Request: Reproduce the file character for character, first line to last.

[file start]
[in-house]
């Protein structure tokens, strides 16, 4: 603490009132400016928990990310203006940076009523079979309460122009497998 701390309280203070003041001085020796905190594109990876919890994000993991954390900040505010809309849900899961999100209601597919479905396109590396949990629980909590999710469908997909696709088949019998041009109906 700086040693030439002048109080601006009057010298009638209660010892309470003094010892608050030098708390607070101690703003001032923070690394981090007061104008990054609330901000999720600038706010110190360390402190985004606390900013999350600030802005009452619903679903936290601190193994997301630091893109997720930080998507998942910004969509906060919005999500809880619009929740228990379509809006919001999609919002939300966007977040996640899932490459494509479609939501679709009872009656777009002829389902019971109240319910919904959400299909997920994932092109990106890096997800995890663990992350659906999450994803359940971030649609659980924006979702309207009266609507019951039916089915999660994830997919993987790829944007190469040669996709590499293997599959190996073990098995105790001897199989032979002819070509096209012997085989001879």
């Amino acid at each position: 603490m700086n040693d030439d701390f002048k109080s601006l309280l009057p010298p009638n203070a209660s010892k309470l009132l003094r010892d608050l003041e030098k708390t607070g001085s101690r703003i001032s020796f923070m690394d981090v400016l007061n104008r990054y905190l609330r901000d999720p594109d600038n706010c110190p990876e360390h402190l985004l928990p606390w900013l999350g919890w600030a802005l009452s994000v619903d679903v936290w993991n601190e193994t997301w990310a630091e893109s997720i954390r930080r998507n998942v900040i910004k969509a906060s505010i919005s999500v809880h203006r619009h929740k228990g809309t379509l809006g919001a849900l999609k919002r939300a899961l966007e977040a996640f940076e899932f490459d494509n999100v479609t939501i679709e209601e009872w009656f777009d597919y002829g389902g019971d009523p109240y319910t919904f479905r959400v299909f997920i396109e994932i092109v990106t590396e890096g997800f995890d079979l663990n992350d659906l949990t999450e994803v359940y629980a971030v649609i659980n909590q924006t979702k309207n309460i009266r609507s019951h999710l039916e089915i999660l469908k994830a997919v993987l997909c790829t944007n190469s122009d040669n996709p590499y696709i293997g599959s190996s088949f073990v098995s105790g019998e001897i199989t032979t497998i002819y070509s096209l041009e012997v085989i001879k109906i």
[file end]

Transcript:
[in-house]
């Protein structure tokens, strides 16, 4: 603490009132400016928990990310203006940076009523079979309460122009497998 701390309280203070003041001085020796905190594109990876919890994000993991954390900040505010809309849900899961999100209601597919479905396109590396949990629980909590999710469908997909696709088949019998041009109906 700086040693030439002048109080601006009057010298009638209660010892309470003094010892608050030098708390607070101690703003001032923070690394981090007061104008990054609330901000999720600038706010110190360390402190985004606390900013999350600030802005009452619903679903936290601190193994997301630091893109997720930080998507998942910004969509906060919005999500809880619009929740228990379509809006919001999609919002939300966007977040996640899932490459494509479609939501679709009872009656777009002829389902019971109240319910919904959400299909997920994932092109990106890096997800995890663990992350659906999450994803359940971030649609659980924006979702309207009266609507019951039916089915999660994830997919993987790829944007190469040669996709590499293997599959190996073990098995105790001897199989032979002819070509096209012997085989001879």
């Amino acid at each position: 603490m700086n040693d030439d701390f002048k109080s601006l309280l009057p010298p009638n203070a209660s010892k309470l009132l003094r010892d608050l003041e030098k708390t607070g001085s101690r703003i001032s020796f923070m690394d981090v400016l007061n104008r990054y905190l609330r901000d999720p594109d600038n706010c110190p990876e360390h402190l985004l928990p606390w900013l999350g919890w600030a802005l009452s994000v619903d679903v936290w993991n601190e193994t997301w990310a630091e893109s997720i954390r930080r998507n998942v900040i910004k969509a906060s505010i919005s999500v809880h203006r619009h929740k228990g809309t379509l809006g919001a849900l999609k919002r939300a899961l966007e977040a996640f940076e899932f490459d494509n999100v479609t939501i679709e209601e009872w009656f777009d597919y002829g389902g019971d009523p109240y319910t919904f479905r959400v299909f997920i396109e994932i092109v990106t590396e890096g997800f995890d079979l663990n992350d659906l949990t999450e994803v359940y629980a971030v649609i659980n909590q924006t979702k309207n309460i009266r609507s019951h999710l039916e089915i999660l469908k994830a997919v993987l997909c790829t944007n190469s122009d040669n996709p590499y696709i293997g599959s190996s088949f073990v098995s105790g019998e001897i199989t032979t497998i002819y070509s096209l041009e012997v085989i001879k109906i």